The current installed street lighting base is difficult to retrofit to qualitative lighting as this may negatively impact pole spacing. The choice of lamps is defined by maintenance / cost considerations, as the current available Metal Halide lamps (higher quality of lighting) have a life cycle of 3 years versus the 5 year life cycle of High Pressure Sodium (preferred choice of Hydro). Toronto Hydro suggested initiating a pilot in a green field, as future urban areas could benefit. However, this will not generate the projected savings, as only a small sample area of the city will benefit from this solution.
The project team researched the potential of street lighting in facilitating people ‘feeling safe’.
Light design sources and street lighting master planning in various European and American cities, as well the references archived by the international Dark Sky Federation suggest that in order to create a ‘feeling of safety’ lighting needs to be designed in a qualitative way, with attention for people’s experience. An example of light quality is good color rendering (white light, rather than yellow lighting) that provides people with better visibility. Also glare prevention also increases visibility as glare increases the contrast for one’s eyes by the blinding affect it has. The research suggests that in order to enable people to feel safe, ‘quality of light is more important than quantity alone.
Lighting misconception: It is commonly believed that lighting reduces crime, yet studies of crime conclude primarily that only our fear of crime is reduced.
Vandalism and graffiti have been successfully reduced in many American schools with the Dark Campus Policy that was begun in the 1970s. Vandalism and graffiti-and the associated cost of repairs-dropped immediately when "security" lights were removed or turned off. As vandals apparently need or like to see the damage they cause,24 this led to the notion that making areas dark could actually reduce vandalism. Blakemore (2001), reporting on the US ABC News, mentioned large savings by switching the lights off in office and school buildings. He stated:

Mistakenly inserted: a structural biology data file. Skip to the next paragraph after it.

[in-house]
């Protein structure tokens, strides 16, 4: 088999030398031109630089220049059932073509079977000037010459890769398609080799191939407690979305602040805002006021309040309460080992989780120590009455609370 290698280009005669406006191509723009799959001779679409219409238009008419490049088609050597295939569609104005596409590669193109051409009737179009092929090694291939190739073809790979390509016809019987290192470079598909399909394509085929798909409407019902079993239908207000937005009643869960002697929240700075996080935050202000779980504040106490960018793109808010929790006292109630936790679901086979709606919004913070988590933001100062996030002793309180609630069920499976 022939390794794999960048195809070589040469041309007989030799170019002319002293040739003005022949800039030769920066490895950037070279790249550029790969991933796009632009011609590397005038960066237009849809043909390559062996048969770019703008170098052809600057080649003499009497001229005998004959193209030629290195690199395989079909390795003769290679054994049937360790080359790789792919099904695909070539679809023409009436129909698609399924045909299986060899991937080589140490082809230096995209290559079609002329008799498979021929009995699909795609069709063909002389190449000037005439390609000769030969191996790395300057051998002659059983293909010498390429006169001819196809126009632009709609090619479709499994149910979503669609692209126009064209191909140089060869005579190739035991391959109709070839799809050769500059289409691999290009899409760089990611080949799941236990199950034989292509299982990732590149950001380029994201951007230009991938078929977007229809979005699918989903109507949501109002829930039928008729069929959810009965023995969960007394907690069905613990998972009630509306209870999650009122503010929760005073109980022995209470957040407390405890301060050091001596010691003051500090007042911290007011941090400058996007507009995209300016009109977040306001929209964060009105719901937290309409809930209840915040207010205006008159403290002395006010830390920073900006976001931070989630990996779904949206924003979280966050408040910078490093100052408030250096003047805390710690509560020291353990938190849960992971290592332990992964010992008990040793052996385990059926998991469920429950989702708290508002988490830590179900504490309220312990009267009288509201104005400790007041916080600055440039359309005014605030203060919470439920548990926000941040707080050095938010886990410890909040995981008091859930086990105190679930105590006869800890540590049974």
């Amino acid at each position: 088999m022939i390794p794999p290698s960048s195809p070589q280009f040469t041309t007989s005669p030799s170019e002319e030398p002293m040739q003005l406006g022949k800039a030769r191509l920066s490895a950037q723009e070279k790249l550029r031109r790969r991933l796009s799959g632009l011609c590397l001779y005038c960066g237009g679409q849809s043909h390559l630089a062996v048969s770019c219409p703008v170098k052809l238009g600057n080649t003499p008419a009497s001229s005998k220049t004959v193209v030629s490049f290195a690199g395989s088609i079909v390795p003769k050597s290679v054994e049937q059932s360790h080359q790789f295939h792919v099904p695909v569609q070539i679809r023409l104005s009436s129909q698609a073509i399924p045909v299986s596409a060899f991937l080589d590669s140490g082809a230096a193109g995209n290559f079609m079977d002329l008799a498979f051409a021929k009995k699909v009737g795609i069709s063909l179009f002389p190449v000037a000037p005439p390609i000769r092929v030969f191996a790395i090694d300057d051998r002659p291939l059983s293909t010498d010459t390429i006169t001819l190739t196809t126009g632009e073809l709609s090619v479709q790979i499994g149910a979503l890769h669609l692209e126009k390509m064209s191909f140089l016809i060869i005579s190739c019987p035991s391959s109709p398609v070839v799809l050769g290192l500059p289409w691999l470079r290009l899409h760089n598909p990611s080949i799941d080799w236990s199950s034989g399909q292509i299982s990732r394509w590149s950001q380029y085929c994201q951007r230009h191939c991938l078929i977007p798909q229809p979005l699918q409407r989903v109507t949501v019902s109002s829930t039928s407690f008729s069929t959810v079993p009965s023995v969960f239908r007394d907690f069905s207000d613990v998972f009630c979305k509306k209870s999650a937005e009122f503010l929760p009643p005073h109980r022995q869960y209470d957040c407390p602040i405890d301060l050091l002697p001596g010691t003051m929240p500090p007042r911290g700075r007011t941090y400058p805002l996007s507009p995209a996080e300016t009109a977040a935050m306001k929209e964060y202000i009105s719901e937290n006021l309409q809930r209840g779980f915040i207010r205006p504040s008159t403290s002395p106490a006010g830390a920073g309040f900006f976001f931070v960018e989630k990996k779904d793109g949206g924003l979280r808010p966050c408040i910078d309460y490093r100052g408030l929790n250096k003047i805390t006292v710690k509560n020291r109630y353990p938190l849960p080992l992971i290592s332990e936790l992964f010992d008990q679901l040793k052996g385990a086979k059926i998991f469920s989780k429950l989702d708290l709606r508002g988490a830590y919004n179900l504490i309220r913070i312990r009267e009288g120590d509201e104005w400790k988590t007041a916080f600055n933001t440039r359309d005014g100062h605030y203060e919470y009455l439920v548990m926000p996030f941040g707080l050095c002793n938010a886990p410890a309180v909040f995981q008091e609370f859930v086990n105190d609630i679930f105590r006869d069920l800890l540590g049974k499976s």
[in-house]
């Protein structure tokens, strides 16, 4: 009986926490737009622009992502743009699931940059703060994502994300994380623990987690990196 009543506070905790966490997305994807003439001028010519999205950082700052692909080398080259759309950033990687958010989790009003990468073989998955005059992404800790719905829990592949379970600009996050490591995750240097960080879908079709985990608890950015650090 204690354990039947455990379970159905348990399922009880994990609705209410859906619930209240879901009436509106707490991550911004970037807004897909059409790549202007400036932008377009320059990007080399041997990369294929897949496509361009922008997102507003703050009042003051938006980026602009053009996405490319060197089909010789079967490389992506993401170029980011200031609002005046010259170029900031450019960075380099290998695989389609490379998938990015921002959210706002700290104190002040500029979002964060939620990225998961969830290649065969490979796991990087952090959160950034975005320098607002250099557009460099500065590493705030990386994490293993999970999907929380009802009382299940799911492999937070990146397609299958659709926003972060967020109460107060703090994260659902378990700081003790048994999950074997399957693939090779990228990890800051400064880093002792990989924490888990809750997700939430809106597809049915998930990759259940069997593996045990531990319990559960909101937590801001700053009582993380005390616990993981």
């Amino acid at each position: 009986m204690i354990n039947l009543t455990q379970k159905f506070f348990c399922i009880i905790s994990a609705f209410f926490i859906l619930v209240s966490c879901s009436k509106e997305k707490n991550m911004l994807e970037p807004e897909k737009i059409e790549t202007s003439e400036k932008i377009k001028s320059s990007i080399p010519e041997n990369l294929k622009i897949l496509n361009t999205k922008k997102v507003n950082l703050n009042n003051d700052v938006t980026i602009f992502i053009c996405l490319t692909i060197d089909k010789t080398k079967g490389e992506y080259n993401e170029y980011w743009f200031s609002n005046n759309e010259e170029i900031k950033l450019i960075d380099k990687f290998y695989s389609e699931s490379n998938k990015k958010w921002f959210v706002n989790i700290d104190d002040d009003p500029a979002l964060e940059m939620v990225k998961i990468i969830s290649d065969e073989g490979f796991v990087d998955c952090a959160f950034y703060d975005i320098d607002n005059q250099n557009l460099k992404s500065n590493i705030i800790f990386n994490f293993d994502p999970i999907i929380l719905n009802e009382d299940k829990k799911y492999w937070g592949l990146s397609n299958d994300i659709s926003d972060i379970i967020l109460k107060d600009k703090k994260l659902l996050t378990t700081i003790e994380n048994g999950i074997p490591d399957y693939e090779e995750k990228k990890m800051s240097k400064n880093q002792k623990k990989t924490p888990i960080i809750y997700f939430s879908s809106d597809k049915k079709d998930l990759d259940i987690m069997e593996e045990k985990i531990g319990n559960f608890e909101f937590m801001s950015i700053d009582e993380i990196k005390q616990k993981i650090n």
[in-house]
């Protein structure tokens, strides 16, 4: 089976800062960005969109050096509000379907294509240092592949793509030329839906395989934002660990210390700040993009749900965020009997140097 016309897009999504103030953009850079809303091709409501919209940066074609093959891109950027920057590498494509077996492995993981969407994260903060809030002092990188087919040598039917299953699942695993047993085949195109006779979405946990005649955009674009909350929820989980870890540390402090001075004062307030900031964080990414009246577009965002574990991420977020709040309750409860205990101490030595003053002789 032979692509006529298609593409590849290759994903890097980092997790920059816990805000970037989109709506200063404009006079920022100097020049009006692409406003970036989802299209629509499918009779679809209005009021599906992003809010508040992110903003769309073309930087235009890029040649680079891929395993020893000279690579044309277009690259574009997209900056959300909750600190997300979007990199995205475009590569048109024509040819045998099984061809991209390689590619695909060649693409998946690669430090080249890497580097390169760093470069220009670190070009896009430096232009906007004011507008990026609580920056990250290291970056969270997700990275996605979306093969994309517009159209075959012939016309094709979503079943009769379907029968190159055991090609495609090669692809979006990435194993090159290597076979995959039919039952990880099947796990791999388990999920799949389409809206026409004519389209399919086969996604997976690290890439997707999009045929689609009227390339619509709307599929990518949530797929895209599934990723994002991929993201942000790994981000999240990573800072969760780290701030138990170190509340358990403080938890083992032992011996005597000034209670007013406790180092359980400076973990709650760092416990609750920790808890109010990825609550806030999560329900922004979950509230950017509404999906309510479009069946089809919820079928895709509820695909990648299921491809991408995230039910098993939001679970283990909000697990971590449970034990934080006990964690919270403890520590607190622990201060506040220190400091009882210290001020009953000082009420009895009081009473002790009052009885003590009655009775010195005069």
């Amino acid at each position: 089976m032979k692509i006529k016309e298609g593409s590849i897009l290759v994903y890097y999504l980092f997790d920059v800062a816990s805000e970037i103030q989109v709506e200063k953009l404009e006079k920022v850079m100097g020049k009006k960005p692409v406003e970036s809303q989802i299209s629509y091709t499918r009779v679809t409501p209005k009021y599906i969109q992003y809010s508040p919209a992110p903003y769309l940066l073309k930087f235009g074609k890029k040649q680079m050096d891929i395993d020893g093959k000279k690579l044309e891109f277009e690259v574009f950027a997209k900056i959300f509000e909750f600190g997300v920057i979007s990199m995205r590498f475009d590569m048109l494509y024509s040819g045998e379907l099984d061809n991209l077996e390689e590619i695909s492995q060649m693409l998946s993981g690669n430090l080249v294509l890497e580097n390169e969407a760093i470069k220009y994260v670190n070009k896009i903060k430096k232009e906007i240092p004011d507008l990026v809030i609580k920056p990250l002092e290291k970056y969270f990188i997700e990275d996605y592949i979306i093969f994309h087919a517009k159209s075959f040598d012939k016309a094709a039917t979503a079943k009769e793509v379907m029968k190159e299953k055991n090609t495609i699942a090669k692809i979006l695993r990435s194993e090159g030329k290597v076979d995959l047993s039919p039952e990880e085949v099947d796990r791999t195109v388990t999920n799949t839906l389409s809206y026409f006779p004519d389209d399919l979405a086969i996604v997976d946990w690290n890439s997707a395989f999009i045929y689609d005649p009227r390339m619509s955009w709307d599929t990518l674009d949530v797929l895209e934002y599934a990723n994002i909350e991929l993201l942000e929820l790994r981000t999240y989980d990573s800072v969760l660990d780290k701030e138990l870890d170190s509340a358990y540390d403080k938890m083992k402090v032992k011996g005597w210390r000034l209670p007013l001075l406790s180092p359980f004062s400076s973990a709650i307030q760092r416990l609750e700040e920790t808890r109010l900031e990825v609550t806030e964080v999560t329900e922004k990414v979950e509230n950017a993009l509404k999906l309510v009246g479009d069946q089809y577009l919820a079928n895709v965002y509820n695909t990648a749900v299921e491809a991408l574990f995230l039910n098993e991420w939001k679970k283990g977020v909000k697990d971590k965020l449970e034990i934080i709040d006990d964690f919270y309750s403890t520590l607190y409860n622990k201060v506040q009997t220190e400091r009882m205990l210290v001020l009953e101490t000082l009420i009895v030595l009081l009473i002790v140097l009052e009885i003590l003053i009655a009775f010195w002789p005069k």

“Police report that such darkness is often safer. That’s partly because neighbors soon learn to alert police if they see any lights on in a building. There’s even less graffiti because it’s usually lighted walls that attract the spray-can vandals, not dark ones.”
Street lighting should reflect pedestrian ownership – identity and visual experience
Find a lighting balance - between vehicle traffic, public transit and pedestrian needs
Lighting should take into account normal street usage – design for flow
Improve ambient experience – consider placement, quality and quantity of light
Use lighting to increase perceived safety for citizens
Improve security by eliminating hot spots and shadows - crime and risk identification
Improve visbility by introducing color balanced lighting
Identify high risk traffic areas and introduce variable lighting to suit
To reduce glare use of cutoff use flat lens luminaires
To decrease light intensity - reduce, soften and balance the lighting
To Control invasive lighting impacting surrounding residences - consider lamp orientation and visual barriers
Determine pole place an orientation based on specific street
Sense localized street conditions and adjust lighting intensity - based on surface relfectivity, ambient light, weather, traffic volume and environmental conditions
Consider environmental, health and dark skies issues